United States District Court, D. New Hampshire
William Phillips, pro se
REPORT AND RECOMMENDATION
K. Johnstone United States Magistrate Judge
plaintiff William Phillips, has filed addenda (Doc. Nos.
6, 8, 10, 11,
15) to his original complaint (Doc. No. 1),
in response to the court's May 9, 2018 Order (Doc. No.
5). The complaint and addenda are before the court
for preliminary review. See 28 U.S.C. §
1915(e)(2); LR 4.3(d)(2). Also before the court is a
motion for a preliminary injunction (Doc. No. 9),
which has been referred to the undersigned magistrate judge
for a report and recommendation. See Aug. 20, 2018
action relates to a state proceeding, In re Phillips
& Curtis, No. 226-2008-DM-01185 (N.H. Cir. Ct., 9th
Cir., Family Div., Merrimack) (“In re Phillips
& Curtis”), pending in family court in
Merrimack, New Hampshire (“Merrimack Family
Court”), in which plaintiff was found to be liable for
unpaid child support arrearages dating back to 2011/2012.
See Aug. 15, 2017 Order, In re Phillips &
Curtis (Doc. No. 6-1, at 24). In December 2016,
the New Hampshire Department of Health and Human Services
(“DHHS”) Division of Child Support Services
(“DCSS”) certified that the amount of unpaid
child support then exceeded $29, 500.00. See DHHS
DCSS Dec. 14, 2016 Ltr. to Lisa Curtis and Financial
Statement (Doc. No. 6-1, at 10, 11). Phillips
alleges here that a claim for $33, 000.00 in unpaid child
support was asserted against him in state court in 2017/2018.
asserts that he became disabled in 2011. The Disability
Determination Unit of the DHHS Division of Community Based
Care Services denied his application for assistance under the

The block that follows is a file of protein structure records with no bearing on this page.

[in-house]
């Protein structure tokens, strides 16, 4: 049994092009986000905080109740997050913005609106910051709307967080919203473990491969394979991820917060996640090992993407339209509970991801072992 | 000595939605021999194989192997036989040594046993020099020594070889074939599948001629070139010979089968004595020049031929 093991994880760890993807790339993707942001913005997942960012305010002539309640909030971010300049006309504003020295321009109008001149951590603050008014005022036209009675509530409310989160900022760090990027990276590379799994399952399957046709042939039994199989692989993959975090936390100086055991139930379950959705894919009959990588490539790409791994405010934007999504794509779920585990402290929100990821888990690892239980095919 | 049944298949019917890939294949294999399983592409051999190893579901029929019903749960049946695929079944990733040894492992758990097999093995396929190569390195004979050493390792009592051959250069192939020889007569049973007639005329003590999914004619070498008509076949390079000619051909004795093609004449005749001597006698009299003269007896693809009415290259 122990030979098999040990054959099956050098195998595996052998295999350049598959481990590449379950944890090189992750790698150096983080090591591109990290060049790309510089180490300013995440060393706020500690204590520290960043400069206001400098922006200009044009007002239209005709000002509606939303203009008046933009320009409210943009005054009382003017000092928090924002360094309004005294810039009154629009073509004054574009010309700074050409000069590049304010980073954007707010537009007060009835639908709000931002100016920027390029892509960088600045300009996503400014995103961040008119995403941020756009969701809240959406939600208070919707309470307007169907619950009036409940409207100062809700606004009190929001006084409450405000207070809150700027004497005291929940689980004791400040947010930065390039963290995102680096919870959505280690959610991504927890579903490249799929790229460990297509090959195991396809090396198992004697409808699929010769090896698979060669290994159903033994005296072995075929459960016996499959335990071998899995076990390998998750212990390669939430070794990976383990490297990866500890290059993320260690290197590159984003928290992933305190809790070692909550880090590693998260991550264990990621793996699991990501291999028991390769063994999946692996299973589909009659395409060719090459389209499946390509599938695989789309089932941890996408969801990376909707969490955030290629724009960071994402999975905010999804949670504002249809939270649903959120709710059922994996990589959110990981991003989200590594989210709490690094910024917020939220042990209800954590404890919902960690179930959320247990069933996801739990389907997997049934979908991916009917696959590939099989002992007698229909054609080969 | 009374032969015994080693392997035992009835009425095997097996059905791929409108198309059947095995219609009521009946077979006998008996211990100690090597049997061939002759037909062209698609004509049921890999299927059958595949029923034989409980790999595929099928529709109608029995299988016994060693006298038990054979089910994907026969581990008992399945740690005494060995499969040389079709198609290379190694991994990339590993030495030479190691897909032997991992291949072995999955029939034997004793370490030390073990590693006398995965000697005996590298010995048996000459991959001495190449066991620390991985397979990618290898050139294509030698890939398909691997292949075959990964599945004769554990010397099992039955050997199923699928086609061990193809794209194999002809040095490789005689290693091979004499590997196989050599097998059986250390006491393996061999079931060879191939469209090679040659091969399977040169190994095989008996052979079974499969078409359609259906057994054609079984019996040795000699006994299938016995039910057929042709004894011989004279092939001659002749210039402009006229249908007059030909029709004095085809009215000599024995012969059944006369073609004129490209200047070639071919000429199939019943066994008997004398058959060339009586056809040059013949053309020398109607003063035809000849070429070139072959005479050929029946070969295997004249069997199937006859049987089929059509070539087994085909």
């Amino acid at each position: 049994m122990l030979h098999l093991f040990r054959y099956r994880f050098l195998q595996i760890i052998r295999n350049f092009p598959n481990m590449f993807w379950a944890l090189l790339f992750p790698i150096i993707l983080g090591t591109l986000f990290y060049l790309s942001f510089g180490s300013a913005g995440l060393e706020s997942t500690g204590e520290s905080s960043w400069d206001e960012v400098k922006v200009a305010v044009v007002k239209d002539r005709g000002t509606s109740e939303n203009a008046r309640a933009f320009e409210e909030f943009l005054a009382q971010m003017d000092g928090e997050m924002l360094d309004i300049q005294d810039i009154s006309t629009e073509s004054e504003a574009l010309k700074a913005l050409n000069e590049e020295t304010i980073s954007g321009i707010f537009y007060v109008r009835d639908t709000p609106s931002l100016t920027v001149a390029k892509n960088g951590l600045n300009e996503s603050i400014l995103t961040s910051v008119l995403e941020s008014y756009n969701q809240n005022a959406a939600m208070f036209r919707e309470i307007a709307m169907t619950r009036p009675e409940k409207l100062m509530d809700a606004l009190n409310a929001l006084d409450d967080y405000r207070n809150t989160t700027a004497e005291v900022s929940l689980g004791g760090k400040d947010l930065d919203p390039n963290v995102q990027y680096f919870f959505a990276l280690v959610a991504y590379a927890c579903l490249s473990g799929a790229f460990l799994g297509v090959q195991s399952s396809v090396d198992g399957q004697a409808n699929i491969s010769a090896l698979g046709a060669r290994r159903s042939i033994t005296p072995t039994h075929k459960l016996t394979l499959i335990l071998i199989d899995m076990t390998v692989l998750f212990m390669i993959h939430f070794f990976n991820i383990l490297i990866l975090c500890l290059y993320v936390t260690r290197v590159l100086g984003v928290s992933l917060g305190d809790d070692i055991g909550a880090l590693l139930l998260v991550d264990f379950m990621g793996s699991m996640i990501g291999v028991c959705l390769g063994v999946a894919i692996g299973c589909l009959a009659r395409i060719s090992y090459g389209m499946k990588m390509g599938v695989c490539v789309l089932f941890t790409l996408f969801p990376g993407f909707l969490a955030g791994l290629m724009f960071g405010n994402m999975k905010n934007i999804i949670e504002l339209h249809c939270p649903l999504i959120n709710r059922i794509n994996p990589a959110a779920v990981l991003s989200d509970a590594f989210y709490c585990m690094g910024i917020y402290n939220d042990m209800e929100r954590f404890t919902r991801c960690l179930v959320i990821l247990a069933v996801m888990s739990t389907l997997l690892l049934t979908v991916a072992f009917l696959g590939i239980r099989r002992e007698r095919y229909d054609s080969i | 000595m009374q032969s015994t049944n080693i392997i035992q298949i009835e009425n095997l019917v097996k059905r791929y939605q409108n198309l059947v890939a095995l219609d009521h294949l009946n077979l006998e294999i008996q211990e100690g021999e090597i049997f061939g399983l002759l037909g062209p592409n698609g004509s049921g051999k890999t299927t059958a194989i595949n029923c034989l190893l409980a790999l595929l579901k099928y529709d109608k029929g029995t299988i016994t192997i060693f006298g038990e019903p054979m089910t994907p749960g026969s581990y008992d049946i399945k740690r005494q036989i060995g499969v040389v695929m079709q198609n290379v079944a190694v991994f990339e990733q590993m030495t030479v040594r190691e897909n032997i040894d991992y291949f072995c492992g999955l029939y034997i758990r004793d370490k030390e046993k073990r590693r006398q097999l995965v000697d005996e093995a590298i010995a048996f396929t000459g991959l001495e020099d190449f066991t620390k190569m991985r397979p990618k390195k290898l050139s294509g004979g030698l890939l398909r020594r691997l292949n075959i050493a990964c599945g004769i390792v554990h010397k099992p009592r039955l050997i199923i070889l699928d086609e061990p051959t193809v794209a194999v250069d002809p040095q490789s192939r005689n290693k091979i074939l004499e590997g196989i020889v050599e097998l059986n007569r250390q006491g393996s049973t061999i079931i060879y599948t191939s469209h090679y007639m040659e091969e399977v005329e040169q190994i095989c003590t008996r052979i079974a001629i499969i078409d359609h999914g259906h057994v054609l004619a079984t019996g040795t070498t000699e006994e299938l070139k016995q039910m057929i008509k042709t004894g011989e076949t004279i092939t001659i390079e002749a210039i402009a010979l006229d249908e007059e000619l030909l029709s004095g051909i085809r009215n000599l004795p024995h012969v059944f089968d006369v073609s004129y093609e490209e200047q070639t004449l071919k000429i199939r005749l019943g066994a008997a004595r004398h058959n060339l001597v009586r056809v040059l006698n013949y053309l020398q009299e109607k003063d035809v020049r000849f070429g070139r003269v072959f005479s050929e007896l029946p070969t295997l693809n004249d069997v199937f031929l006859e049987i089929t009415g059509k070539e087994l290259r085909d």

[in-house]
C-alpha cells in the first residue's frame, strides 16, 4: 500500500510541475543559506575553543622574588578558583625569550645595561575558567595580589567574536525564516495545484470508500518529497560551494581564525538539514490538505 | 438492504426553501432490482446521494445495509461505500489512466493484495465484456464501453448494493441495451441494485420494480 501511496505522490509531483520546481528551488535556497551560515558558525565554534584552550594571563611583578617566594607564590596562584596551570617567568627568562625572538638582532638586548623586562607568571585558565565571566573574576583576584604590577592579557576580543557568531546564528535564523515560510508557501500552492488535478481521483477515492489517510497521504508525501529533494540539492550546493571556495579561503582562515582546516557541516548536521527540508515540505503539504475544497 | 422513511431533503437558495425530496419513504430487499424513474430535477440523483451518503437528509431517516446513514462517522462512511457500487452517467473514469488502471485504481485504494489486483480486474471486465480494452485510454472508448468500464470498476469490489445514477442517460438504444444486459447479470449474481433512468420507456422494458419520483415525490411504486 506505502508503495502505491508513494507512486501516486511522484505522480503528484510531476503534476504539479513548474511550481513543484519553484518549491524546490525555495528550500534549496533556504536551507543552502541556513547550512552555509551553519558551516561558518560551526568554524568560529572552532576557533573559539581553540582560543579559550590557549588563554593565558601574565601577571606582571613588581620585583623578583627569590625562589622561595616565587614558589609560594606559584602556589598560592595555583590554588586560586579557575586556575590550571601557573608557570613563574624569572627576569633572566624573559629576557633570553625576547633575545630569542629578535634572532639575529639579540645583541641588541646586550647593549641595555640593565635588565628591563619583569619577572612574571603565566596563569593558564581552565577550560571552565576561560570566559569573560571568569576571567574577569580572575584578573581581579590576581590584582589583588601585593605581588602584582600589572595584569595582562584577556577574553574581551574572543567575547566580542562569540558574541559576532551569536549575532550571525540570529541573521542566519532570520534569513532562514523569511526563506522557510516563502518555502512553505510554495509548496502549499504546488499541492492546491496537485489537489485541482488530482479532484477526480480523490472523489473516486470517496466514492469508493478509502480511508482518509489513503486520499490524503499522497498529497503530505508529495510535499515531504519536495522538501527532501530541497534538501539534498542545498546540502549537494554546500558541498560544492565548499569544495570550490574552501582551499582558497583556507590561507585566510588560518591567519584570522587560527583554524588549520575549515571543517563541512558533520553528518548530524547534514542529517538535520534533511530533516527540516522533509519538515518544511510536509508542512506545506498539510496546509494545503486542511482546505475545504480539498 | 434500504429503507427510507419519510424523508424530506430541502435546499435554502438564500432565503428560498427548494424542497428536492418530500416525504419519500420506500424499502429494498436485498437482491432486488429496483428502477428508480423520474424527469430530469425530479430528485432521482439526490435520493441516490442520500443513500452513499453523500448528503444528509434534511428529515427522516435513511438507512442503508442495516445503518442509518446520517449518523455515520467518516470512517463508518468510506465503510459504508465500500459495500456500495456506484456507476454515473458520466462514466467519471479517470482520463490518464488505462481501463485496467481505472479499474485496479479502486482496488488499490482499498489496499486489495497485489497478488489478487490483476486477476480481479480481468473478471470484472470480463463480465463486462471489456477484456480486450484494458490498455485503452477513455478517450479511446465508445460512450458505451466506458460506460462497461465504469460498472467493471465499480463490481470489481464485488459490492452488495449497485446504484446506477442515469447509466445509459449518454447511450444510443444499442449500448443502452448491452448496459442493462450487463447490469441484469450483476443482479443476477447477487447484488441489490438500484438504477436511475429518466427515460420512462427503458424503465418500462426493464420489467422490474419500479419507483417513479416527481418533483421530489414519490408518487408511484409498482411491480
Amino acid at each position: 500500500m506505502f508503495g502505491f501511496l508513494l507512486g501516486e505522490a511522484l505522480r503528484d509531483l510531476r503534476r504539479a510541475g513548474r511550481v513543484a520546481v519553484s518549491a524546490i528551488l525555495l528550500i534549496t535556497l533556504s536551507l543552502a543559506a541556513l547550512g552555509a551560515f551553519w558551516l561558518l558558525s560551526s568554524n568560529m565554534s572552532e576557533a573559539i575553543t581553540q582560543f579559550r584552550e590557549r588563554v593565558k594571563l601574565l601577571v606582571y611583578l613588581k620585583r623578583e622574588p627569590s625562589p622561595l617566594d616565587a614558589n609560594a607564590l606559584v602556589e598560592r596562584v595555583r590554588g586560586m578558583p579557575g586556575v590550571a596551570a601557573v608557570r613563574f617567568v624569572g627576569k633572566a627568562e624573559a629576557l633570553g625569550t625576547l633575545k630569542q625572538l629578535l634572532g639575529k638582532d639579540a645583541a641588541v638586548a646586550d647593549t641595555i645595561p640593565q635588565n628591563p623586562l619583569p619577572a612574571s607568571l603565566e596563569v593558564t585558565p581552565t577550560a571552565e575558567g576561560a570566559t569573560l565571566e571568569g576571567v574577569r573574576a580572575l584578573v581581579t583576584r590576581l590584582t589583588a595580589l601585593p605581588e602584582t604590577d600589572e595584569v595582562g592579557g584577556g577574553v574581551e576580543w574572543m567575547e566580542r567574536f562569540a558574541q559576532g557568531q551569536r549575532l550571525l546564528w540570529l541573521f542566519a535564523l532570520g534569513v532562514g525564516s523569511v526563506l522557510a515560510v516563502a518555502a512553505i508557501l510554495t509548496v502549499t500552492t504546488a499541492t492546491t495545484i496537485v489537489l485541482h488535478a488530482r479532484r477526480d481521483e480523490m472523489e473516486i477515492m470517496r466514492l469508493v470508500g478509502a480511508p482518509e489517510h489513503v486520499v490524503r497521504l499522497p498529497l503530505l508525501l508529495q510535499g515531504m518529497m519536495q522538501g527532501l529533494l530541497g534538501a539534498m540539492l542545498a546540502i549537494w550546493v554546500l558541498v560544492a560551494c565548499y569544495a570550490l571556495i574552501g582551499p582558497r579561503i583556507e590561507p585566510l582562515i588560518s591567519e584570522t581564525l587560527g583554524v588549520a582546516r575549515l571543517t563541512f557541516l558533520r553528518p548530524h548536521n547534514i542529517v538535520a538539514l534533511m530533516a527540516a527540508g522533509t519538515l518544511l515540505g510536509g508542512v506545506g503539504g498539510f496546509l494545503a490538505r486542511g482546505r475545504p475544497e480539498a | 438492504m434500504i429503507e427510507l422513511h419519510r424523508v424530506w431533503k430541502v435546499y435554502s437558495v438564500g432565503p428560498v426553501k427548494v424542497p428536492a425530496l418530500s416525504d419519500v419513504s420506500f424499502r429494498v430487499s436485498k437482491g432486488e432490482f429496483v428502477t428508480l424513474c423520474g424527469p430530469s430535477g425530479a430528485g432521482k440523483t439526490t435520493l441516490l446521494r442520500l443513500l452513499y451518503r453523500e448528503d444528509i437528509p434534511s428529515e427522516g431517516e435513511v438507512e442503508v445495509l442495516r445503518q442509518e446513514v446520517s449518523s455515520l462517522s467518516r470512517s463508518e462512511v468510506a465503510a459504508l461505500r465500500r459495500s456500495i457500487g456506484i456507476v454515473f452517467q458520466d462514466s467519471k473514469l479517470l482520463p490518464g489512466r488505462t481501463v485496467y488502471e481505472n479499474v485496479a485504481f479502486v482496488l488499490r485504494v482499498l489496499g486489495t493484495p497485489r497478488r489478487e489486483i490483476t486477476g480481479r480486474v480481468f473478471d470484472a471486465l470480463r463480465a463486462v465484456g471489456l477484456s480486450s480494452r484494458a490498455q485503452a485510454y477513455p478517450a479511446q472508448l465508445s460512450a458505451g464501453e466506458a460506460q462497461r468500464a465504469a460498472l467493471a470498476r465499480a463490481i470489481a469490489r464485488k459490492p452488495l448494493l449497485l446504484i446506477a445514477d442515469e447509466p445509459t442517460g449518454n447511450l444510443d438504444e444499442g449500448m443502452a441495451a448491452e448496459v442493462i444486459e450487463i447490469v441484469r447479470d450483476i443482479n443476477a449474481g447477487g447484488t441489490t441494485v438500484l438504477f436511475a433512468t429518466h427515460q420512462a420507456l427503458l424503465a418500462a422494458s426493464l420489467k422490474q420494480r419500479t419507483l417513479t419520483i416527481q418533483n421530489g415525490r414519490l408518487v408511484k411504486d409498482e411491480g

Aid to the Permanently and Totally Disabled
(“APTD”) program in August 2011, see
Doc. No. 6-1, at 6, and sometime thereafter he began
to receive disability benefits from a private insurer.
Plaintiff asserts that beginning in 2011, DCSS garnished his
disability benefits to pay child support arrearages, and that
the garnishment ended when he began to receive Supplemental
Security Income (“SSI”) in late 2012.
2017, the mother of his children, Lisa Curtis, through
counsel, filed a motion in In re Phillips &
Curtis, seeking to have Phillips held in contempt of
court for failing to pay child support. Phillips asserts he
contacted the Merrimack Family Court in 2017, expecting that
the proceedings initiated by Curtis would be closed when he
provided proof to that court that he had been receiving SSI.
The court did not close the case, and, he asserts, a court
employee taunted him in the clerk's office by calling out
a question as to why he had not paid child support. After an
August 2017 hearing on the motion for contempt, the Merrimack
Family Court ordered Phillips to direct the private insurer
to pay $700 per month of his long term disability benefits to
Curtis's counsel, to pay off the arrearages. See
Aug. 15, 2017 Order, In re Phillips & Curtis
(Doc. No. 6-1, at 24). Phillips filed an appeal of
that order to the New Hampshire Supreme Court
(“NHSC”). The NHSC declined Phillips's appeal
in January 2018. See In re Phillips, No. 2017-0523
(N.H. Jan. 17, 2018) (Doc. No. 6-2, at 5).
through counsel, filed a renewed motion in In Re Phillips
& Curtis in 2018, seeking to have Phillips held in
contempt of court. The Merrimack Family Court has directed
Phillips to file documentation regarding his long-term
disability benefits and has scheduled a show cause hearing on
the motion for contempt for August 28, 2018.
asserts the following claims for relief here:
defendant state agencies violated Phillips's federal
rights, giving rise to liability under 42 U.S.C. § 1983,
A. denying him APTD benefits refused to him in 2011; and
B. garnishing Phillips's disability benefits from 2011
until he began to receive SSI.
Merrimack Family Court Clerk Lynn Killkelley violated
plaintiff's Fourteenth Amendment rights to due process
and equal protection in 2017, in that:
A. The court clerk failed to close Lisa Curtis's
proceedings against Phillips upon receiving proof in the
clerk's office that Phillips received SSI;
B. A clerk's office employee whited out a portion of
Judicial Referee Alice Love's August 9, 2017 recommended
order, after Phillips ...